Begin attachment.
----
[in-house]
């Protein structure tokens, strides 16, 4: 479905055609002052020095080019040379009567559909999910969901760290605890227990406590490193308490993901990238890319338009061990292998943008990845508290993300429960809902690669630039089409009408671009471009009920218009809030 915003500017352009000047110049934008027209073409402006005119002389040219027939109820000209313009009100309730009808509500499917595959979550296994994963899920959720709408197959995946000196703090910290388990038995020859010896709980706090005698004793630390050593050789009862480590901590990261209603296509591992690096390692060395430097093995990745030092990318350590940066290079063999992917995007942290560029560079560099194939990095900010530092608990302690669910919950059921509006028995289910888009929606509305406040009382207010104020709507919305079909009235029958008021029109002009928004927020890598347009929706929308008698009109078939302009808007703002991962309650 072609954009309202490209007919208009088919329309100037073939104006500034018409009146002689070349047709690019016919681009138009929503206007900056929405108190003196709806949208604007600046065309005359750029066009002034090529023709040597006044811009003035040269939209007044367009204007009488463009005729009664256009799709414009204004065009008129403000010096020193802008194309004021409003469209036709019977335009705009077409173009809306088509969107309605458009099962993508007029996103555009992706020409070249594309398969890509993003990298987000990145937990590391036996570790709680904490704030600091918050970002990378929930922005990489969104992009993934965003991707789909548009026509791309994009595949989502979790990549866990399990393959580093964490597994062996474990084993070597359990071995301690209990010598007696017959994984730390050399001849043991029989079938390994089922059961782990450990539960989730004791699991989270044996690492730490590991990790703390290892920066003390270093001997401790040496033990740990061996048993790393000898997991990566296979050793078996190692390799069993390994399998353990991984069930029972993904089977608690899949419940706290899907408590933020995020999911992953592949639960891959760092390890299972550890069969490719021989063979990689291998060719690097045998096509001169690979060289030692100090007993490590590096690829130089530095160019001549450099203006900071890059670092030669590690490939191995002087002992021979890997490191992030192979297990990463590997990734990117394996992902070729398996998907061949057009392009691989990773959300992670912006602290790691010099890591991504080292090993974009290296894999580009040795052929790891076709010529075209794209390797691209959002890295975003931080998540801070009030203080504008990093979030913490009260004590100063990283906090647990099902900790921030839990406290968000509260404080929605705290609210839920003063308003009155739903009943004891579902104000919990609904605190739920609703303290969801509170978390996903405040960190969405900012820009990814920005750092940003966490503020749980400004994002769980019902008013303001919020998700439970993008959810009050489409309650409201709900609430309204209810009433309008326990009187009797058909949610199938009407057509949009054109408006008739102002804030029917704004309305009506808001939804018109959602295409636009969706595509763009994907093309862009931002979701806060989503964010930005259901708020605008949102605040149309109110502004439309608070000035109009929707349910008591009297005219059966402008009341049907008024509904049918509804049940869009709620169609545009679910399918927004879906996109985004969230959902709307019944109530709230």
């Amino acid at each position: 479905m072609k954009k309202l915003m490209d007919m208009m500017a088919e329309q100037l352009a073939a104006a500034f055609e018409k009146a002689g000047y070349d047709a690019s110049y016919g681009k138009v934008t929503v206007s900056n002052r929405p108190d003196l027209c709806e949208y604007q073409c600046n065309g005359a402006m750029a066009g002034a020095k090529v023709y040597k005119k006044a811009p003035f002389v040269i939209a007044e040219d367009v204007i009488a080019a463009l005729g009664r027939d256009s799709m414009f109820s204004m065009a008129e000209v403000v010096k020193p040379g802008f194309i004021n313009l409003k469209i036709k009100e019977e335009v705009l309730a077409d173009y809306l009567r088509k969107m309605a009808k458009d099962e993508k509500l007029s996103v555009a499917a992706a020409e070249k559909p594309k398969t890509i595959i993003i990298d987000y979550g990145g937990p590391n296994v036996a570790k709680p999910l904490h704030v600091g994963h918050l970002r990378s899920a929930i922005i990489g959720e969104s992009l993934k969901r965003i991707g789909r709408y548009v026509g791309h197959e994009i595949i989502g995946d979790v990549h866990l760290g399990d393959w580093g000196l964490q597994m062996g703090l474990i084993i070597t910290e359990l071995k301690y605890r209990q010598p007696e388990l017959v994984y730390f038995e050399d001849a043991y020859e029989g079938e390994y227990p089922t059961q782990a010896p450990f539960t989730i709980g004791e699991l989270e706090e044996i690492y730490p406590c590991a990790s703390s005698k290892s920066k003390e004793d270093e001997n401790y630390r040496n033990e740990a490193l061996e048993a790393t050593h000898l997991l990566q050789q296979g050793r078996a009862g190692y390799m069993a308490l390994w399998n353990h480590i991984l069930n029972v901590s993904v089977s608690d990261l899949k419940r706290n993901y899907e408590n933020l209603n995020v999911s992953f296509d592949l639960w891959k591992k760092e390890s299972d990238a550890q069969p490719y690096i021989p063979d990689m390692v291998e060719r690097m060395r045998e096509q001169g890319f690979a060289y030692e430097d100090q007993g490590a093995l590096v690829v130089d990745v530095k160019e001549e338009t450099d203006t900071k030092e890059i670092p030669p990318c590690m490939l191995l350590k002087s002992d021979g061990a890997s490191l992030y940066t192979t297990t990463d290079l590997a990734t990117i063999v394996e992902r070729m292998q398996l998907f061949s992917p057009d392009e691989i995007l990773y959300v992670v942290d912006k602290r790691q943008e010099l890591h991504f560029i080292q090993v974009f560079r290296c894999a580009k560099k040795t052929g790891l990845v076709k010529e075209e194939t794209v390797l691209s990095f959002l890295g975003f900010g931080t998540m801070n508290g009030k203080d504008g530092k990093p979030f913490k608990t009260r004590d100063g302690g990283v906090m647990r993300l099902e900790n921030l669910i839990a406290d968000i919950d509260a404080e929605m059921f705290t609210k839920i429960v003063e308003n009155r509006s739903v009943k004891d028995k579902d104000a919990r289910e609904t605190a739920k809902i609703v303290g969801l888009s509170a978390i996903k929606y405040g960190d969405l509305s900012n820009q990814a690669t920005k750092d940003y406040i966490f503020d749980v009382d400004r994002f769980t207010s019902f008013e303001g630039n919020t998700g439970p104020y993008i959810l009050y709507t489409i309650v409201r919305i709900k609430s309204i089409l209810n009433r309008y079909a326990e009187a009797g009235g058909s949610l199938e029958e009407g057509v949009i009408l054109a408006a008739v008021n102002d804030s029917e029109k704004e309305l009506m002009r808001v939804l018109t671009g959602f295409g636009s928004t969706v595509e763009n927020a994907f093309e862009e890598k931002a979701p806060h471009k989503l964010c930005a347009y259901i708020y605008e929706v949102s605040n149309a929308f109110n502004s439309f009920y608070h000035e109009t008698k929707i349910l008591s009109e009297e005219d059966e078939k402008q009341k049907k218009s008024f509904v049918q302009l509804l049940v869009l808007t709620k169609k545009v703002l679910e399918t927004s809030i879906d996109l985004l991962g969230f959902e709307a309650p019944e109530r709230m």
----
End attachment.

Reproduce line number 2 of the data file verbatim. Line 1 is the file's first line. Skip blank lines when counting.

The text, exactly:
């Protein structure tokens, strides 16, 4: 479905055609002052020095080019040379009567559909999910969901760290605890227990406590490193308490993901990238890319338009061990292998943008990845508290993300429960809902690669630039089409009408671009471009009920218009809030 915003500017352009000047110049934008027209073409402006005119002389040219027939109820000209313009009100309730009808509500499917595959979550296994994963899920959720709408197959995946000196703090910290388990038995020859010896709980706090005698004793630390050593050789009862480590901590990261209603296509591992690096390692060395430097093995990745030092990318350590940066290079063999992917995007942290560029560079560099194939990095900010530092608990302690669910919950059921509006028995289910888009929606509305406040009382207010104020709507919305079909009235029958008021029109002009928004927020890598347009929706929308008698009109078939302009808007703002991962309650 072609954009309202490209007919208009088919329309100037073939104006500034018409009146002689070349047709690019016919681009138009929503206007900056929405108190003196709806949208604007600046065309005359750029066009002034090529023709040597006044811009003035040269939209007044367009204007009488463009005729009664256009799709414009204004065009008129403000010096020193802008194309004021409003469209036709019977335009705009077409173009809306088509969107309605458009099962993508007029996103555009992706020409070249594309398969890509993003990298987000990145937990590391036996570790709680904490704030600091918050970002990378929930922005990489969104992009993934965003991707789909548009026509791309994009595949989502979790990549866990399990393959580093964490597994062996474990084993070597359990071995301690209990010598007696017959994984730390050399001849043991029989079938390994089922059961782990450990539960989730004791699991989270044996690492730490590991990790703390290892920066003390270093001997401790040496033990740990061996048993790393000898997991990566296979050793078996190692390799069993390994399998353990991984069930029972993904089977608690899949419940706290899907408590933020995020999911992953592949639960891959760092390890299972550890069969490719021989063979990689291998060719690097045998096509001169690979060289030692100090007993490590590096690829130089530095160019001549450099203006900071890059670092030669590690490939191995002087002992021979890997490191992030192979297990990463590997990734990117394996992902070729398996998907061949057009392009691989990773959300992670912006602290790691010099890591991504080292090993974009290296894999580009040795052929790891076709010529075209794209390797691209959002890295975003931080998540801070009030203080504008990093979030913490009260004590100063990283906090647990099902900790921030839990406290968000509260404080929605705290609210839920003063308003009155739903009943004891579902104000919990609904605190739920609703303290969801509170978390996903405040960190969405900012820009990814920005750092940003966490503020749980400004994002769980019902008013303001919020998700439970993008959810009050489409309650409201709900609430309204209810009433309008326990009187009797058909949610199938009407057509949009054109408006008739102002804030029917704004309305009506808001939804018109959602295409636009969706595509763009994907093309862009931002979701806060989503964010930005259901708020605008949102605040149309109110502004439309608070000035109009929707349910008591009297005219059966402008009341049907008024509904049918509804049940869009709620169609545009679910399918927004879906996109985004969230959902709307019944109530709230």